Rats and Mice
In September, the tenants filed a lawsuit in housing court against ICER, Jemal, and Livingston Management Services, stating they have left the building without heat or hot water and have allowed common areas to become dilapidated, water-damaged, and rodent-infested — and that the owners harassed residents who complained.
The suit also names HPD, the Department of Buildings (DOB), and the city Department of Health and Mental Hygiene (DOHMH) as defendants.
“Mice are rampant throughout the building and all tenants must regularly place traps in their apartments because the entry holes into their apartments have not been repaired,” their complaint read.
“Rats are omnipresent in the areas around the building, inside the walls of the building, and have repeatedly entered several Petitioners’ apartments,” with at least one tenant moving out of their rent-stabilized home because of the rodent infestation, the suit claims.
The tenants’ suit also alleges that the tenant who lives in apartment 3C had agents of the building show up at her door at unscheduled times who “proceeded to knock aggressively, scream obscenities and misogynistic slurs, and demand Petitioner open the door for them to gain access to make repairs.”
The same tenant, it continues, “also had a single security camera installed in the hallway of her floor, pointed directly at the door of her apartment.” An HPD spokesperson told THE CITY that the department’s anti-harassment unit has been engaged in this building and is currently performing inspections.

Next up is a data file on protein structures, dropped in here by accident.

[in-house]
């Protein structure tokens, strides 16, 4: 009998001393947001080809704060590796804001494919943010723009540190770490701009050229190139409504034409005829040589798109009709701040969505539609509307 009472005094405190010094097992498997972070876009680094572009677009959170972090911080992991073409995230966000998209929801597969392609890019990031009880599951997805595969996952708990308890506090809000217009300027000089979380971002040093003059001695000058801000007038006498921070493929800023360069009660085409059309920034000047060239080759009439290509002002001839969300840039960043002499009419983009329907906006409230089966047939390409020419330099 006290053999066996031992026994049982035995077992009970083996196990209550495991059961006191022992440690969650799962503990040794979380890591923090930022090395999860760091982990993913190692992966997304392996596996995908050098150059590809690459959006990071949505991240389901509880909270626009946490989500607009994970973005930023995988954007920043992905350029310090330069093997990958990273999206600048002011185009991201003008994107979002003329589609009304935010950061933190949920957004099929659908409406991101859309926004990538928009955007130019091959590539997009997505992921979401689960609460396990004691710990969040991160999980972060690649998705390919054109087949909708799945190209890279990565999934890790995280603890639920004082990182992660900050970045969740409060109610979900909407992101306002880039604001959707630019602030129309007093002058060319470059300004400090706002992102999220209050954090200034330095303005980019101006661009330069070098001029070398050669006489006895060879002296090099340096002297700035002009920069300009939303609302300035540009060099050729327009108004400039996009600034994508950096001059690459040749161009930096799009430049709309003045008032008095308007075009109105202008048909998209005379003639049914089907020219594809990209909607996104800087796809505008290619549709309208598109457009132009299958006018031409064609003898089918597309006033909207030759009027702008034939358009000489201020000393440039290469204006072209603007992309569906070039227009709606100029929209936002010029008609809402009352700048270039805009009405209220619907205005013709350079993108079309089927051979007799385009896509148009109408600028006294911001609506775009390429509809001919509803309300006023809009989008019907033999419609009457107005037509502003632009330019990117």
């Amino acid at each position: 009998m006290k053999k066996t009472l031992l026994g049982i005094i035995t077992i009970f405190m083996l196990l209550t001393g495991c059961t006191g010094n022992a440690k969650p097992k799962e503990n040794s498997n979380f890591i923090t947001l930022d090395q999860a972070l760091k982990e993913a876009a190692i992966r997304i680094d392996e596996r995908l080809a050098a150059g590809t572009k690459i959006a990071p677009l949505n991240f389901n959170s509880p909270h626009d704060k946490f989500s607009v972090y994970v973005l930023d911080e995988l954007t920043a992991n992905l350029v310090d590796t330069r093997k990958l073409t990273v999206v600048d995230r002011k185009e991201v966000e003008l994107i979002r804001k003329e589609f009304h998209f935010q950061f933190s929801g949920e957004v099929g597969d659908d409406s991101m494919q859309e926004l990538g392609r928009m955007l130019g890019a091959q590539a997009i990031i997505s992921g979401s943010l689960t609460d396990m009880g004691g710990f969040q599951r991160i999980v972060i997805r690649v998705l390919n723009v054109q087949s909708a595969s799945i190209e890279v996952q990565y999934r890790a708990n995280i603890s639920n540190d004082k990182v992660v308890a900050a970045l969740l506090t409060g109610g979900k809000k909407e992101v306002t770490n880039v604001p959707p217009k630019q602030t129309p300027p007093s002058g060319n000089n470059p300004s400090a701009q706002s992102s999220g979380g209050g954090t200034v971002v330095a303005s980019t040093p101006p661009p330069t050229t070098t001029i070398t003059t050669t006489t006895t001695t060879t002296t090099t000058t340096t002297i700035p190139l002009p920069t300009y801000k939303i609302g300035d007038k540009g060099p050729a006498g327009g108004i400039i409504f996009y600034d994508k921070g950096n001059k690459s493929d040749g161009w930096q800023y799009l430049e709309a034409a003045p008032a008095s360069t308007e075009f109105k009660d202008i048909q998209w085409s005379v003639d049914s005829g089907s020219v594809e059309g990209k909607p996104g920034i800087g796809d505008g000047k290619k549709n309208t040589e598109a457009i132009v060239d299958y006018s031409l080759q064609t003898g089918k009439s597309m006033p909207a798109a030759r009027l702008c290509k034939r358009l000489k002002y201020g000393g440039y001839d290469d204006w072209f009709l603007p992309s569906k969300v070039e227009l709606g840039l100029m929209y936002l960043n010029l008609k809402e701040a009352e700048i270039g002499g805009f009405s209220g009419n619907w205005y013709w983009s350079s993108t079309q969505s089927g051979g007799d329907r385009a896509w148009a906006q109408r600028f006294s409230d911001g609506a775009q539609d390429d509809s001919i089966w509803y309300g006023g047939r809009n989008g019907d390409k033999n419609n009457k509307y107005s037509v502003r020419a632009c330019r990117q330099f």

According to ICER’s website, Joseph Jemal joined ICER Properties, which his father, Lawrence Jemal, founded in 2008. Since then, Jemal has acquired “40 properties totaling 1,000 units and one million square feet in New York City,” mostly in The Bronx and Upper Manhattan.
Record Cold Indoors
During a visit to their walk-up apartments last month, residents showed THE CITY the problems they’re living with.
Tenants talked about finding rats and mice running on stoves, water leaking through light fixtures, pieces of badly plastered walls falling to the ground, exposed electrical wires, and defective radiators, windows, fire detectors and door locks.
The tenants also said that the building is rarely warm enough. Several of them have partnered with Heat Seek, a nonprofit project that provides web-connected devices that track when the temperature inside an apartment falls below the NYC Housing Code minimum of 68 degrees Fahrenheit when it’s 55 degrees outside during the day, and 62 degrees inside at night.